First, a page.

Hang after password entered

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    I run Ubuntu, currently Jammy Jellyfish, Gnome desktop. I have NoMachine 7.10.1 installed on two machines. One machine (desktop) acts as NM Client. The other (server) acts as NM Server. The server is NOT headless, and usually no user is logged on there.

    When I start the NM Client to connect to the Server, I see the remote login screen, click the user, enter the password and … That’s it. The login doesn’t appear to proceed, and I never see the desktop?


    Hi, when you log in, does the spinning wheel show in the NoMachine window. Do you get past this stage?

    I never see the desktop

    Do you see a black screen? Do you see a message of any kind?

    Please submit a screenshot of what you see from log in to the final stage where the login doesn’t proceed.

    We have reproduce something similar and there is a Trouble Report open: https://kb.nomachine.com/TR07S10316.


    Try pressing [Ctrl] [Alt] and [F1] to switch to the main TTY terminal. This will take you to TTY0, enter your login name and press Enter. You will be prompted for a password-Enter it (it is a blind type because the warning does not show the password. Run sudo apt-get autoclean –sudo apt-get autoremowe. Run the following command to clear the package cache. Update: -sudo apt-update your system using the following command-sudo apt-get upgrade When you are done, you can use the following command to return to the GUI-chvt 7

    Hope this helps.



    1) The login screen doesn’t go away. See screenshot.

    2) No messages of any sort.

    3) The trouble report TR07S10316 does not apply. The login never proceeds. (https://kb.nomachine.com/TR07S10316)

    4) I’ve attached a screenshot. (I’ve blurred out the login account, which is probably overcautious.)

    5) I forgot to say that I’m using the free version.


    Run sudo apt-get autoclean –sudo apt-get autoremowe. Run the following command to clear the package cache. Update: -sudo apt-update your system using the following command-sudo apt-get upgrade

    Updating the server-side installation might help.

    You’d have to try Enkidu. Could you also tell us whether logging in to the desktop first (on the local server side) and then starting your NoMachine session makes a difference? This would allow us to narrow down the investigation.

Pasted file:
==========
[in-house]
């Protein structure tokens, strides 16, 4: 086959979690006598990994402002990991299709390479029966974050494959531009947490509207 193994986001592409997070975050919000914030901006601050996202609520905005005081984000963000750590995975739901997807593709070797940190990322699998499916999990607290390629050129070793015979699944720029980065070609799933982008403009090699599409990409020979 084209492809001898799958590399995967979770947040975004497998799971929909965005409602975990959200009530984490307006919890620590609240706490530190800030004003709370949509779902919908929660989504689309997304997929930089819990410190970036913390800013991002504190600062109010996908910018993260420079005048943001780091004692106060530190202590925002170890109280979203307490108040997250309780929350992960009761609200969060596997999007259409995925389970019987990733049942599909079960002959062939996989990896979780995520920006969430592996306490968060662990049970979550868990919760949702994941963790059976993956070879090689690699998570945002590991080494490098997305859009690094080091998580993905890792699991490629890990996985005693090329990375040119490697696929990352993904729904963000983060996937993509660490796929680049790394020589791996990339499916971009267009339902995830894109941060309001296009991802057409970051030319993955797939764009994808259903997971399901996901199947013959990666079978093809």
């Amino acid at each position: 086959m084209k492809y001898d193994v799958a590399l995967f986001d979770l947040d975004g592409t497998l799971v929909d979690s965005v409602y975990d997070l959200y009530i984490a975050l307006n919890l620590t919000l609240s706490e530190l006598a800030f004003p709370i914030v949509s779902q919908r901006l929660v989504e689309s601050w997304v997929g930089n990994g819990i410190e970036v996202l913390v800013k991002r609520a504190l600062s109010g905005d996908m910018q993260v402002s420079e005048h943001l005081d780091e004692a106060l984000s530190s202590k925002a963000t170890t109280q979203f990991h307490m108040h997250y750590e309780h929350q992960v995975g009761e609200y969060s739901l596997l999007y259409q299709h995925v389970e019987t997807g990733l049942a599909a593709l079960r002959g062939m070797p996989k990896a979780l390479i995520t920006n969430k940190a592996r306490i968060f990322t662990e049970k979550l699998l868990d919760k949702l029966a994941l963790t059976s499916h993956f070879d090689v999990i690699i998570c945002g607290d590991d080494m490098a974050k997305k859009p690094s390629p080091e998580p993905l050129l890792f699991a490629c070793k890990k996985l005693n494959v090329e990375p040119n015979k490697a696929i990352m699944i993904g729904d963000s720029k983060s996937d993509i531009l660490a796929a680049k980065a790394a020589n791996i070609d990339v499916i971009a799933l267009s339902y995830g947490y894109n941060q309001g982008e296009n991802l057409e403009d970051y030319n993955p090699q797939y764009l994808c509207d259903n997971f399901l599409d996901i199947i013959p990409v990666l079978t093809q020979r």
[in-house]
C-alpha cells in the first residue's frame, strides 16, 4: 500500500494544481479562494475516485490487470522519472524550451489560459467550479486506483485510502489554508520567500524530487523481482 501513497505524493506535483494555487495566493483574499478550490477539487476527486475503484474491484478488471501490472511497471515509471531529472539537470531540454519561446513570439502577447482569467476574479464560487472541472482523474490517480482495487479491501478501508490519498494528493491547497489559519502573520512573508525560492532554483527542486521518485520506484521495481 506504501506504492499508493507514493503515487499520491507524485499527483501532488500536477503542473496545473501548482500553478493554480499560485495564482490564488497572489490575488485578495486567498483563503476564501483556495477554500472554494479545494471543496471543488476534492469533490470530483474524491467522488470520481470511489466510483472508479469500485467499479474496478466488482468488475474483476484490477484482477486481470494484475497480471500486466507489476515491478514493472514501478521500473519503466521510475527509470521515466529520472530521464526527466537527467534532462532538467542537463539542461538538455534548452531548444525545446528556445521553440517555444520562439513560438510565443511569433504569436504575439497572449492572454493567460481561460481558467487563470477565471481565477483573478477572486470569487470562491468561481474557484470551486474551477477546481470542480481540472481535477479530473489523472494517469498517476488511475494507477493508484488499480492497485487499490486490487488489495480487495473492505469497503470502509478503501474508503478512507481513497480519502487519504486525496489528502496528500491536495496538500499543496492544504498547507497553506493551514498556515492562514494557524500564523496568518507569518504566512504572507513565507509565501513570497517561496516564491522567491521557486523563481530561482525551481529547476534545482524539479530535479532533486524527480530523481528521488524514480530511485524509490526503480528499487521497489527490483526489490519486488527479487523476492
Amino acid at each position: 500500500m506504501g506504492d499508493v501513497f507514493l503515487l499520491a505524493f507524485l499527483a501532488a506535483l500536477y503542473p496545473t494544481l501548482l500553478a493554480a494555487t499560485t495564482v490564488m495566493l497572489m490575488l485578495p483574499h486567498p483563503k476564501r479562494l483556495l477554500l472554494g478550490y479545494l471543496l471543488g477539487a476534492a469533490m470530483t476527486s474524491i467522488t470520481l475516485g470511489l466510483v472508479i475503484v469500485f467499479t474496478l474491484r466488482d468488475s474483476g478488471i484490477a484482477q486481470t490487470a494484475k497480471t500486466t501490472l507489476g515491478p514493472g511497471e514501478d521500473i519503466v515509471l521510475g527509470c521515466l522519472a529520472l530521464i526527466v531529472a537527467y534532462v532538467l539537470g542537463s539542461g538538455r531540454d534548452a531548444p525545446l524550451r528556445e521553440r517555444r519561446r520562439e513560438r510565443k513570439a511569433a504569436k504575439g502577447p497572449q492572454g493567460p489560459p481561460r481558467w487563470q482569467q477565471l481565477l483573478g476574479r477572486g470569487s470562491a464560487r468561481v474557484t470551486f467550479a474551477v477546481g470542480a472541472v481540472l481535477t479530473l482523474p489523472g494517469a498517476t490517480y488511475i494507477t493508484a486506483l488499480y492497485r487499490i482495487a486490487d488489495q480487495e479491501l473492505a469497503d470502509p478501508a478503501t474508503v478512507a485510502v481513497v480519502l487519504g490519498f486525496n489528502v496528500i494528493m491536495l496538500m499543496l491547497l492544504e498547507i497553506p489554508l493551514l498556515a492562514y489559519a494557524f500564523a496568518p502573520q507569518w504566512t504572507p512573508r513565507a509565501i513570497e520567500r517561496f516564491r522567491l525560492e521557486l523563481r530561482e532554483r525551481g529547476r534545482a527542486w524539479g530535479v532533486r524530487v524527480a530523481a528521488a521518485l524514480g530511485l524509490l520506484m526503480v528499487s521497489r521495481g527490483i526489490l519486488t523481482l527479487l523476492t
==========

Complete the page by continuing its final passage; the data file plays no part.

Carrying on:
If you can still reproduce the behaviour, we will need logs from the Ubuntu server. Enable logs following the instructions here: https://kb.nomachine.com/DT11R00182, reproduce the problem, then gather the logs from the server. Send directly to forums[at]nomachine[dot]com.


    Thanks Britgirl. I will try to get the logs.

    In the meantime, I’ve discovered that if I go to the ‘server’ and login there, when I come back the login has completed.

    I opened a terminal session on the server, and the NX session on the ‘client’ does not have that terminal session.

    Does that help?


    I do know what the apt commands mean but I’m not sure what they are supposed to achieve, in the context of my problem. However I carried them out, as suggested, with no change.

    Incidentally, on my Ubuntu 22.04 system [Ctrl][Alt][F1] appears to restart X. However I can use other VTs from 3 on up. I didn’t need the VT as I can ssh into the ‘server’ system.

    So, I did a command line shutdown/startup of the NoMachine server, (/usr/NX/bin/nzserver –shutdown/startup), logged into the desktop of the server machine, then connected to server from the client machine, and it worked.

    A little later I tried again and it didn’t work! The remote screen on the server machine was locked and as soon as I unlocked it, the NoMachine client connection worked. So it appears that the remote machine must be logged in and not locked before I can connect from the remote machine.




    Hi, your last explanation clarifies things a lot 🙂 It’s not a NoMachine issue, it’s a bug in Gnome and is reported on other forums also with other remote desktop tools. You can unlock it by staring starting an ssh terminal to the host as the same username and run the following:

    loginctl unlock-sessions

    We also suggest to disable automatic screen lock on that machine.


    Wow! I had a hunt through the Gnome Issues list and that’s… messy.

    Thanks for the solution – “loginctl unlock-sessions” works fine, thanks. It does unlock the physical desktop too, but that’s OK for my purposes. I think that I could use “loginctl unlock-session <session>” according to the man page, but I’ve not investigated.

    I could disable the automatic screen lock (through “Settings”, I found) , but I’m not sure that I want the screen to be unlocked all the time.

    Thanks again, Britgirl!

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